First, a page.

"The best advice is to print several copies of your fishing license and keep them with your fishing and boating equipment, and then forget about it because you'll be covered regardless of the home agency of the patrol officer on the water," Schaller said. "After that, your main focus is to enjoy your fishing trips."

SOURCE: Wisconsin DNR

Upper Red Lake walleye regulations set for open water season

Anglers fishing Upper Red Lake this spring will again be able to keep four walleye of which only one may be longer than 17 inches, continuing the same regulation that was in place this past winter and the previous 2017 open water season.  
Harvest under the four-fish bag limit, one-over-17 regulation resulted in about 152,000 pounds for the winter season – a record high for winter harvest since re-opening walleye fishing in 2006 – and there remains room within the target harvest range to allow this regulation to continue into the open water season.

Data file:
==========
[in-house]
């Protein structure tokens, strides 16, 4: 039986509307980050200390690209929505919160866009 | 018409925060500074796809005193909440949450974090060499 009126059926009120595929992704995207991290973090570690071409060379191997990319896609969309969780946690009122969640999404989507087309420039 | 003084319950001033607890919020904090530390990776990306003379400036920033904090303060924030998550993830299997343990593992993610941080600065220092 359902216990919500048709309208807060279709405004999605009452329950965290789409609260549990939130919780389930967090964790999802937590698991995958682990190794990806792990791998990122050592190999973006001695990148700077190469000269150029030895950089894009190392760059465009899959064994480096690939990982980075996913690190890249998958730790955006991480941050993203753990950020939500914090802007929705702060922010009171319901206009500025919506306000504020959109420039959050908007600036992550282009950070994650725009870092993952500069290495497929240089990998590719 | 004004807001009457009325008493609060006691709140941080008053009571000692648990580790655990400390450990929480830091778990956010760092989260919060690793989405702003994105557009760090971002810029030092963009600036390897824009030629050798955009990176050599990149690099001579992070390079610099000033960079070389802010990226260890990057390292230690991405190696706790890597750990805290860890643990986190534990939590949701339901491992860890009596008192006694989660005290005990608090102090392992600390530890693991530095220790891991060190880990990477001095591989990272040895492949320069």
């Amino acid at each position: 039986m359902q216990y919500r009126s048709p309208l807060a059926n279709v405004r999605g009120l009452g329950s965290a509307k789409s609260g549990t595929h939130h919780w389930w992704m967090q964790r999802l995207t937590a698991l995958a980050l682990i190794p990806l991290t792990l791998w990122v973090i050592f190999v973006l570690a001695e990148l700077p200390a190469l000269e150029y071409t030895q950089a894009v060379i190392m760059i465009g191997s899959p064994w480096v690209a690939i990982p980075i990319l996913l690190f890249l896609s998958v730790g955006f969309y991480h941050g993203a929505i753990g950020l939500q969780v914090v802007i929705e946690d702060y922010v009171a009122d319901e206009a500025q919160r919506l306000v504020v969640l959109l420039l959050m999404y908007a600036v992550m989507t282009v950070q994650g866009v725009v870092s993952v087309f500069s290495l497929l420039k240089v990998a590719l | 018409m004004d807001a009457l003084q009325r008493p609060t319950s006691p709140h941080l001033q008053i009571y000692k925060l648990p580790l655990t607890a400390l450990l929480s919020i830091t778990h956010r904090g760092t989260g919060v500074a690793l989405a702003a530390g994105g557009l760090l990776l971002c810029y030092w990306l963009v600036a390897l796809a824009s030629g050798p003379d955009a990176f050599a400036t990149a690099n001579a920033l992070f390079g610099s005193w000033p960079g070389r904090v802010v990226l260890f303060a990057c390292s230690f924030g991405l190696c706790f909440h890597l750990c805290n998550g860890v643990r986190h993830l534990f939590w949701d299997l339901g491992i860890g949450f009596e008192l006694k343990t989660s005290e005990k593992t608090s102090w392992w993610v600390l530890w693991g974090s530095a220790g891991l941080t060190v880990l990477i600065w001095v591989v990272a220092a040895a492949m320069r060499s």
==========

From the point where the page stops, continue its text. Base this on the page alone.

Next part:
“Anglers really like the current opportunities to keep lots of walleye on Upper Red Lake,” said Gary Barnard, area fisheries supervisor in Bemidji for the Minnesota Department of Natural Resources. "These regulations serve a specific purpose now, but we want to be clear that eventually we may need to pull back.”
Red Lake’s walleye harvest is managed under a joint harvest plan, revised in 2015 by the Red Lakes Fisheries Technical Committee. An Upper Red Lake Citizen Advisory Committee reviewed previous season harvest totals and regulation options and recommended continuation of the current walleye regulation for the state waters of Upper Red Lake.
The revised harvest plan recommends an aggressive approach when walleye spawning stock is in surplus, as it currently is. The one-over component of this regulation replaced a protected slot limit in December 2015, and has been used ever since in combination with either a three- or four-fish bag limit.